Since 1945, Königszelt is Jaworzyna Śląska and located in the Wojewodschaft Dolnośląskie area of Poland. Thanks to Jacqueline Kacprzak for correcting the factory name timeline.



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Used between 1872 and 1878, impressed.


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Used between 1872 and 1878.


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Used between 1880 and 1886, impressed, registered June 16th 1880 at the Königliches Amtsgericht in Berlin.


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Used between 1880 and 1886, registered on June 12th 1880 at the Königliches Amtsgericht in Berlin.


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Used between 1880 and 1886, most of the blue marks are faint or blurred so that the "R" can easily be mistaken for an "E".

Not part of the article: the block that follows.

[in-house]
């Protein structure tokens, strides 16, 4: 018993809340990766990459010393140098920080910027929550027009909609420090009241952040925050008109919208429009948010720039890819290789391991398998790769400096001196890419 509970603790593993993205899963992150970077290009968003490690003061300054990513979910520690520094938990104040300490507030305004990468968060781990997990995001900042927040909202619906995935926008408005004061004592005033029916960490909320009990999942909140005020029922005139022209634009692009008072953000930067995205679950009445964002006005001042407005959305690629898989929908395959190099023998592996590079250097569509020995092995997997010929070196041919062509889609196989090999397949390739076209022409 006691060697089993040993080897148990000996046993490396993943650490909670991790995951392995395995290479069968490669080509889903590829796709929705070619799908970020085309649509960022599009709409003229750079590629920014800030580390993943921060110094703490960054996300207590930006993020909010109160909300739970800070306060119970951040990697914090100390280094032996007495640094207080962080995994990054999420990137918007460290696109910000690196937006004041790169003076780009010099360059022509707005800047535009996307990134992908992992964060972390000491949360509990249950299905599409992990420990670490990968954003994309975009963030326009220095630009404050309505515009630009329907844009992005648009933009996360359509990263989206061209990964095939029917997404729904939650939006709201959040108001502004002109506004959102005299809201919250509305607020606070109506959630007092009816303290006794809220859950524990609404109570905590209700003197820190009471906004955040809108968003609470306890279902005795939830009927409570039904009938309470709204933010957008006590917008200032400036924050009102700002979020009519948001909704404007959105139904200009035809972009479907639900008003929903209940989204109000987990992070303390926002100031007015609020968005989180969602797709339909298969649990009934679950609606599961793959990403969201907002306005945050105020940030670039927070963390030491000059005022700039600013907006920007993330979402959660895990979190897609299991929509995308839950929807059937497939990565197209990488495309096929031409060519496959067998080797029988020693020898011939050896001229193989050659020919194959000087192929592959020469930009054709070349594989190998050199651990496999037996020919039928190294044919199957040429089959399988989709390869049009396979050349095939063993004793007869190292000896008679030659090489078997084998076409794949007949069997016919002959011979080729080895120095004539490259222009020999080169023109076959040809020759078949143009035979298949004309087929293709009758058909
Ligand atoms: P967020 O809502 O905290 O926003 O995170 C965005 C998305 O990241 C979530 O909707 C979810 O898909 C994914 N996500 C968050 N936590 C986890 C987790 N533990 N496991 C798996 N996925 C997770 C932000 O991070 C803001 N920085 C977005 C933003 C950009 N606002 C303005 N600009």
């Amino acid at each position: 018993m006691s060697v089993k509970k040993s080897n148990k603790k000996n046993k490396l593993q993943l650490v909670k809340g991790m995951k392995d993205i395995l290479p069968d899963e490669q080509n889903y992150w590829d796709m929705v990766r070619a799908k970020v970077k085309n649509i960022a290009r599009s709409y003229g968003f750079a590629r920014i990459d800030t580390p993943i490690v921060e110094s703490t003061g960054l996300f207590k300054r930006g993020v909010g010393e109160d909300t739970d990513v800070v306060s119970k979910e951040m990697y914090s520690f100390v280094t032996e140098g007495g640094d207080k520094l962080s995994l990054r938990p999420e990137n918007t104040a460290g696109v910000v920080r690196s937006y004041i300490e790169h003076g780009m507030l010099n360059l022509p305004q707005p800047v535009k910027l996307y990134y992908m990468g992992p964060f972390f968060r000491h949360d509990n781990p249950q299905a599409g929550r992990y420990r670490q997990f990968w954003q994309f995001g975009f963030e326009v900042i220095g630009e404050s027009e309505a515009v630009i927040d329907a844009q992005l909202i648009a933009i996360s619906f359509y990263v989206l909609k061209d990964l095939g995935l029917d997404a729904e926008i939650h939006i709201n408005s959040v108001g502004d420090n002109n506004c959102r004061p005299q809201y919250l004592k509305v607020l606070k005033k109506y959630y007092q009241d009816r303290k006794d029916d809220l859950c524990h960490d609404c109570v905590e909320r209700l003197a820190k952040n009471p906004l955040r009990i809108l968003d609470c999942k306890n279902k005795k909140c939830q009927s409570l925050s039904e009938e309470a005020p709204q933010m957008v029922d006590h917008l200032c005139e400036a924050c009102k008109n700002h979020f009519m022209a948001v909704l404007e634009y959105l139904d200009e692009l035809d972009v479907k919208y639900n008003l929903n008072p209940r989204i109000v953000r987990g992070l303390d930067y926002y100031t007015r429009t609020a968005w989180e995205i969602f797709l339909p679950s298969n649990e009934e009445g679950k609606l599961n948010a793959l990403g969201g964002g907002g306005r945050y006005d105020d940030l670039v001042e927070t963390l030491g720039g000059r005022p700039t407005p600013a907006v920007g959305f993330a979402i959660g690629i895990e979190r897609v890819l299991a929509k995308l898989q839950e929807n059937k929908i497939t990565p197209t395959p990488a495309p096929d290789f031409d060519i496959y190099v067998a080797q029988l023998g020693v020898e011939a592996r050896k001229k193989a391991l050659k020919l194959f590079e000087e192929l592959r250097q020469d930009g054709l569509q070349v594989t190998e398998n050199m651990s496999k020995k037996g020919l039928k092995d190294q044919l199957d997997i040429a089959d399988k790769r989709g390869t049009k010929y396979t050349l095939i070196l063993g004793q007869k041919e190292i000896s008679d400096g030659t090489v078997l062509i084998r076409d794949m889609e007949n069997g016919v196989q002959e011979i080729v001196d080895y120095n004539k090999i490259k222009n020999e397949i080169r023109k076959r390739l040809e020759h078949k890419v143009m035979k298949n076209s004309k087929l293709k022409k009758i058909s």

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Used between 1880 and 1886, this one shows nicely how the last letter becomes barely readable.
(Picture by Nancy Dunham)


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Used between 1884 and 1886, the versions in green are generally easier to identify and it makes one wonder why the blue versions were still used.


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Used between 1884 and 1886, here with a kind of retailer mark showing "W. Roschla" above jumping horse, rest not readable.


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Used between 1886 and 1914.


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Used between 1886 and 1914, example of the earlier mark with scepter and orb (not to be confused with the following later ones).